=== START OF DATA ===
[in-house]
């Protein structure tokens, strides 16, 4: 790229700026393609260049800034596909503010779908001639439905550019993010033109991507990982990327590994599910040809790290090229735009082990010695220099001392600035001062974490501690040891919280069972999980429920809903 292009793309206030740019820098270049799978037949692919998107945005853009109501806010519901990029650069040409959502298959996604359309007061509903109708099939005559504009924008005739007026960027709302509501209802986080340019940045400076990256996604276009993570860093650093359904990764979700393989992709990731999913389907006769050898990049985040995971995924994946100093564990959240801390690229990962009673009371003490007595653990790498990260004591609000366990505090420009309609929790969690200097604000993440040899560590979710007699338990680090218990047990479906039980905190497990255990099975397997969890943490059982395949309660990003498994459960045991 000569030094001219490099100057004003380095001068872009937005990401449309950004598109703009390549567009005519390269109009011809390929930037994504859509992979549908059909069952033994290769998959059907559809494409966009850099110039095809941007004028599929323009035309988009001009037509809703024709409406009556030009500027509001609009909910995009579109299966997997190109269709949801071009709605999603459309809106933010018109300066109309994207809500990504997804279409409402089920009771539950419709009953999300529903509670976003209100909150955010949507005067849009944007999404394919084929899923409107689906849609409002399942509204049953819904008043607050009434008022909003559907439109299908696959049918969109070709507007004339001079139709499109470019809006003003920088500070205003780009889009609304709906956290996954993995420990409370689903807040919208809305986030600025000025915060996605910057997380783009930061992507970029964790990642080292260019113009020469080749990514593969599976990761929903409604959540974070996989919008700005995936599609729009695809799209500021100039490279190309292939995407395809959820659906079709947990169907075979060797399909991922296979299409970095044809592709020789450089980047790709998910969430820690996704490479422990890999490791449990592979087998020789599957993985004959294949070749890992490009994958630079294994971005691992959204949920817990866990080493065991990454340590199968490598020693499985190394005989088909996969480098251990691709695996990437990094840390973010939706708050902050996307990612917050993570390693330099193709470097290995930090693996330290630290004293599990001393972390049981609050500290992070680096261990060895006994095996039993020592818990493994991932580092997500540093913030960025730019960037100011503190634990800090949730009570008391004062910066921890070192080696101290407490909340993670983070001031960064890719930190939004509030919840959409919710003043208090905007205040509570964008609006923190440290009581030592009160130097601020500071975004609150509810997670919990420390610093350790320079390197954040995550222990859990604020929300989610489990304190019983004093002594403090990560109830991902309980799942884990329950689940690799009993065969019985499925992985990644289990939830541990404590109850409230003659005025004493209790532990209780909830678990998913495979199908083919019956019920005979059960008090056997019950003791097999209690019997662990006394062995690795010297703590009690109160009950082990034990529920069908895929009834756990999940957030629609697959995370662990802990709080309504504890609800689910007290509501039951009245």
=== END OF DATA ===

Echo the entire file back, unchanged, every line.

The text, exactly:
[in-house]
């Protein structure tokens, strides 16, 4: 790229700026393609260049800034596909503010779908001639439905550019993010033109991507990982990327590994599910040809790290090229735009082990010695220099001392600035001062974490501690040891919280069972999980429920809903 292009793309206030740019820098270049799978037949692919998107945005853009109501806010519901990029650069040409959502298959996604359309007061509903109708099939005559504009924008005739007026960027709302509501209802986080340019940045400076990256996604276009993570860093650093359904990764979700393989992709990731999913389907006769050898990049985040995971995924994946100093564990959240801390690229990962009673009371003490007595653990790498990260004591609000366990505090420009309609929790969690200097604000993440040899560590979710007699338990680090218990047990479906039980905190497990255990099975397997969890943490059982395949309660990003498994459960045991 000569030094001219490099100057004003380095001068872009937005990401449309950004598109703009390549567009005519390269109009011809390929930037994504859509992979549908059909069952033994290769998959059907559809494409966009850099110039095809941007004028599929323009035309988009001009037509809703024709409406009556030009500027509001609009909910995009579109299966997997190109269709949801071009709605999603459309809106933010018109300066109309994207809500990504997804279409409402089920009771539950419709009953999300529903509670976003209100909150955010949507005067849009944007999404394919084929899923409107689906849609409002399942509204049953819904008043607050009434008022909003559907439109299908696959049918969109070709507007004339001079139709499109470019809006003003920088500070205003780009889009609304709906956290996954993995420990409370689903807040919208809305986030600025000025915060996605910057997380783009930061992507970029964790990642080292260019113009020469080749990514593969599976990761929903409604959540974070996989919008700005995936599609729009695809799209500021100039490279190309292939995407395809959820659906079709947990169907075979060797399909991922296979299409970095044809592709020789450089980047790709998910969430820690996704490479422990890999490791449990592979087998020789599957993985004959294949070749890992490009994958630079294994971005691992959204949920817990866990080493065991990454340590199968490598020693499985190394005989088909996969480098251990691709695996990437990094840390973010939706708050902050996307990612917050993570390693330099193709470097290995930090693996330290630290004293599990001393972390049981609050500290992070680096261990060895006994095996039993020592818990493994991932580092997500540093913030960025730019960037100011503190634990800090949730009570008391004062910066921890070192080696101290407490909340993670983070001031960064890719930190939004509030919840959409919710003043208090905007205040509570964008609006923190440290009581030592009160130097601020500071975004609150509810997670919990420390610093350790320079390197954040995550222990859990604020929300989610489990304190019983004093002594403090990560109830991902309980799942884990329950689940690799009993065969019985499925992985990644289990939830541990404590109850409230003659005025004493209790532990209780909830678990998913495979199908083919019956019920005979059960008090056997019950003791097999209690019997662990006394062995690795010297703590009690109160009950082990034990529920069908895929009834756990999940957030629609697959995370662990802990709080309504504890609800689910007290509501039951009245």